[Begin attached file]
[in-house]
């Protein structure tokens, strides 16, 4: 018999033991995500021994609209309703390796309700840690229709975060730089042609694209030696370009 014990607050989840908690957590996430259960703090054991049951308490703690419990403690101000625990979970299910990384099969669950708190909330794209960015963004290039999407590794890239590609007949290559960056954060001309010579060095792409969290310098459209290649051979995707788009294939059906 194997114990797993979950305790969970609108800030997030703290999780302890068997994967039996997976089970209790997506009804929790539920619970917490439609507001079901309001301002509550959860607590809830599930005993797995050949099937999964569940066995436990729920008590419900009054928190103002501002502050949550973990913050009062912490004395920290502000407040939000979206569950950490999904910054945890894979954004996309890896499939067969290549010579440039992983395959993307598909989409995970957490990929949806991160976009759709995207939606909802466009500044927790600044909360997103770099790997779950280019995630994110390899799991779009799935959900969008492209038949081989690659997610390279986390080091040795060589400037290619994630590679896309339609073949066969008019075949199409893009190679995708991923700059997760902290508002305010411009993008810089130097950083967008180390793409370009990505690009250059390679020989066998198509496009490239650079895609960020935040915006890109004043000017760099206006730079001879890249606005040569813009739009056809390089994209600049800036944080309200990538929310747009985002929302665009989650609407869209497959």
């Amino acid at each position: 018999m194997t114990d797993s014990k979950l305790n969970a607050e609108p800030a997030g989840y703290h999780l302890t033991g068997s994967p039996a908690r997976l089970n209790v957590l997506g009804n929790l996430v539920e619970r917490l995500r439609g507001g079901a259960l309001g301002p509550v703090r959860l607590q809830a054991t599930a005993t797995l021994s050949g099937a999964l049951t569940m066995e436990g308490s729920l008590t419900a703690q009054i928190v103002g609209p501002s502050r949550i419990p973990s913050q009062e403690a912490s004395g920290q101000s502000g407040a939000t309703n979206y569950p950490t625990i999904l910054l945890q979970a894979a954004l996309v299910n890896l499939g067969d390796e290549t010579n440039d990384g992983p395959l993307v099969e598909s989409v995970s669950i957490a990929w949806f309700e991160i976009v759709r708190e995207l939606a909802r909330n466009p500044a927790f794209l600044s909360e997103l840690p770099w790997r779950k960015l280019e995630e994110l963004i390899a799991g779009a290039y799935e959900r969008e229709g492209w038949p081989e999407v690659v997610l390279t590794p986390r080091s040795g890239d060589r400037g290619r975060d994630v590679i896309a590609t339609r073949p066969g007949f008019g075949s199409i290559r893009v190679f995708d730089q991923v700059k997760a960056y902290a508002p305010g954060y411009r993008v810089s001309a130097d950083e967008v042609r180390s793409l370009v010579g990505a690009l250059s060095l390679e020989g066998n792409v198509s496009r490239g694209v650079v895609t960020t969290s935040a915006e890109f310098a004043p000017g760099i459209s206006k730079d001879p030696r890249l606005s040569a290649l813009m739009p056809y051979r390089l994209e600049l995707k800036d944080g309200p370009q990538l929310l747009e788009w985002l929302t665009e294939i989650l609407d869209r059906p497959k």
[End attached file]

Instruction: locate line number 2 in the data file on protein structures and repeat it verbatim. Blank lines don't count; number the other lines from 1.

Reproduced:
């Protein structure tokens, strides 16, 4: 018999033991995500021994609209309703390796309700840690229709975060730089042609694209030696370009 014990607050989840908690957590996430259960703090054991049951308490703690419990403690101000625990979970299910990384099969669950708190909330794209960015963004290039999407590794890239590609007949290559960056954060001309010579060095792409969290310098459209290649051979995707788009294939059906 194997114990797993979950305790969970609108800030997030703290999780302890068997994967039996997976089970209790997506009804929790539920619970917490439609507001079901309001301002509550959860607590809830599930005993797995050949099937999964569940066995436990729920008590419900009054928190103002501002502050949550973990913050009062912490004395920290502000407040939000979206569950950490999904910054945890894979954004996309890896499939067969290549010579440039992983395959993307598909989409995970957490990929949806991160976009759709995207939606909802466009500044927790600044909360997103770099790997779950280019995630994110390899799991779009799935959900969008492209038949081989690659997610390279986390080091040795060589400037290619994630590679896309339609073949066969008019075949199409893009190679995708991923700059997760902290508002305010411009993008810089130097950083967008180390793409370009990505690009250059390679020989066998198509496009490239650079895609960020935040915006890109004043000017760099206006730079001879890249606005040569813009739009056809390089994209600049800036944080309200990538929310747009985002929302665009989650609407869209497959």